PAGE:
Senate Minority Leader Harry Reid, D-Nev., delivers a speech at the YearlyKos convention in Las Vegas on June 10, 2006. Reid, the former Senate majority leader and Nevada’s longest-serving member of Congress, has died. He was 82. | Jae C. Hong, Associated Press
Former Nevada Sen. Harry Reid, one of the highest ranking Latter-day Saint elected officials during his long tenure in office, died Tuesday at age 82.
“I am heartbroken to announce the passing of my husband, former Senate Majority Leader Harry Reid. He died peacefully this afternoon, surrounded by our family, following a courageous, four-year battle with pancreatic cancer,” his wife of 62 years, Landra, said in a statement.
“We are so proud of the legacy he leaves behind both on the national stage and his beloved Nevada. Harry was deeply touched to see his decades of service to Nevada honored in recent weeks with the re-naming of Las Vegas’ airport in his honor.”
Landra Reid described her husband as a devout family man and deeply loyal friend.
Reid, a Democrat, retired in January 2017 after five terms in the U.S. Senate, including eight years as majority leader and four as minority leader. He also served for years in the U.S. House before being elected to the Senate.
A member of The Church of Jesus Christ of Latter-day Saints, Reid’s liberal politics might have rubbed many fellow members of the faith the wrong way. But they might not know that during his 34 years in Congress, he often worked behind the scenes on behalf of the church.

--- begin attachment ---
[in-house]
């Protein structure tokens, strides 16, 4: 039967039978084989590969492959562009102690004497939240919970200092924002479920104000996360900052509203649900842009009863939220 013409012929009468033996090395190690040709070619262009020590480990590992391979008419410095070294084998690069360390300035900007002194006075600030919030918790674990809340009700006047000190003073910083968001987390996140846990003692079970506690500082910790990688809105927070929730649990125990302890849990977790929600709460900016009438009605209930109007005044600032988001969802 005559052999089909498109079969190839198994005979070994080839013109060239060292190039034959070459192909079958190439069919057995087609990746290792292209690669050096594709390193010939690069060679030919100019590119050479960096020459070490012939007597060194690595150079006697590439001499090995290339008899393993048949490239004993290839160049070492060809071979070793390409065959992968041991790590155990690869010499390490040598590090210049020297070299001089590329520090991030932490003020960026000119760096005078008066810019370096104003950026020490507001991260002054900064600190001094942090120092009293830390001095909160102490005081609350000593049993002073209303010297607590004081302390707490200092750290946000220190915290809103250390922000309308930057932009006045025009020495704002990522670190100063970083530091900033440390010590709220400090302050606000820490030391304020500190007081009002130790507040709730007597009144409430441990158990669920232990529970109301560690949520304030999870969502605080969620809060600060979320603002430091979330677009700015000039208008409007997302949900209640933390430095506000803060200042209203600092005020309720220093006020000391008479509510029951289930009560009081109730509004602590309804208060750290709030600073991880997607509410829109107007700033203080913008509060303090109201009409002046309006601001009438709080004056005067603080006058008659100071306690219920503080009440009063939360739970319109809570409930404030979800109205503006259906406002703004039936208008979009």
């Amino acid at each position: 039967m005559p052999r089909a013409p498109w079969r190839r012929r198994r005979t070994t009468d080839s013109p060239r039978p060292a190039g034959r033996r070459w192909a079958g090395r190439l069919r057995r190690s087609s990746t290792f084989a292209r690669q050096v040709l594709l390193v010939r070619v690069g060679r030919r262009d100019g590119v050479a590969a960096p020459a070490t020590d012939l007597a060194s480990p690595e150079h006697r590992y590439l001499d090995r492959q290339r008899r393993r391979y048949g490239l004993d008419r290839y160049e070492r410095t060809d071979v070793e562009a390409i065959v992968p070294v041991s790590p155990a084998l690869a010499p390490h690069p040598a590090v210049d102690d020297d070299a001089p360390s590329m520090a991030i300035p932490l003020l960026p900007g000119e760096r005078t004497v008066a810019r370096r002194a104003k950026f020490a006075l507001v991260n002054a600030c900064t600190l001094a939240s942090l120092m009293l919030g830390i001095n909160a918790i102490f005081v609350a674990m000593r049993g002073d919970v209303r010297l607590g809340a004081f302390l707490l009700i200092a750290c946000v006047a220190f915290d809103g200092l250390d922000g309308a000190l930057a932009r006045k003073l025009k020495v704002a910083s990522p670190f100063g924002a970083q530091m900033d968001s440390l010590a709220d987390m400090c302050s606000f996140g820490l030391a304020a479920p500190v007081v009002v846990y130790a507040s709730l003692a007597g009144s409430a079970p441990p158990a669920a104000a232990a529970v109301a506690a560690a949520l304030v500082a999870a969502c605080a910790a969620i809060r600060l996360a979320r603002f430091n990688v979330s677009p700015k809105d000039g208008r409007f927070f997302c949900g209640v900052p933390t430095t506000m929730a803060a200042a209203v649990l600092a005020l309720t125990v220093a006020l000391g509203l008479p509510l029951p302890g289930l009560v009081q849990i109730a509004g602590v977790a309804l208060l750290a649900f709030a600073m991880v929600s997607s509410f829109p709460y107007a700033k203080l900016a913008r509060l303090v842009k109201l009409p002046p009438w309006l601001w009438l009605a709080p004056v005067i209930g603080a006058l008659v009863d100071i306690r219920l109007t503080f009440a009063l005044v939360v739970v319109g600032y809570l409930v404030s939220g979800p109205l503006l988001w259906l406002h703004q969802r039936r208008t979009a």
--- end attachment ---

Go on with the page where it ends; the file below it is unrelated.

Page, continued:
Ralph Hardy Jr., a lawyer and past chairman of the church’s public affairs advisory committee in Washington, D.C., said in 2017 that Reid’s leadership roles in Congress and his commitment to the church made him a natural person to turn to. He called Reid’s efforts on Latter-day Saint issues extraordinary.
“In my personal experience, Sen. Reid has extended himself and been willing to help and roll up his sleeves and get us introduced to the right people and speak well for us,” said Hardy, who served as an area authority and stake president.
The J. Reuben Clark Law Society presented Reid with the Distinguished Public Service Award just before he retired.
“As one of the most visible public officials in the nation, he also has been one of the most influential. In every way he has been a force to be reckoned with,” Elder Lance B. Wickman, general counsel for the church and an emeritus General Authority Seventy, said in honoring the senator in 2017.
Sen. Mike Lee, R-Utah, recalled the close relationship his family had with the Reids, including their son Josh. The Lees and the Reids lived down the street from each other when Rex E. Lee served as U.S. solicitor general.
“From his time as my family’s home teacher and father of one of my dear friends, to when we were colleagues in the Senate, Senator Harry Reid was a kind, caring friend. He will be missed. Sharon and I are praying for Landra and their family,” Sen. Lee said in a statement.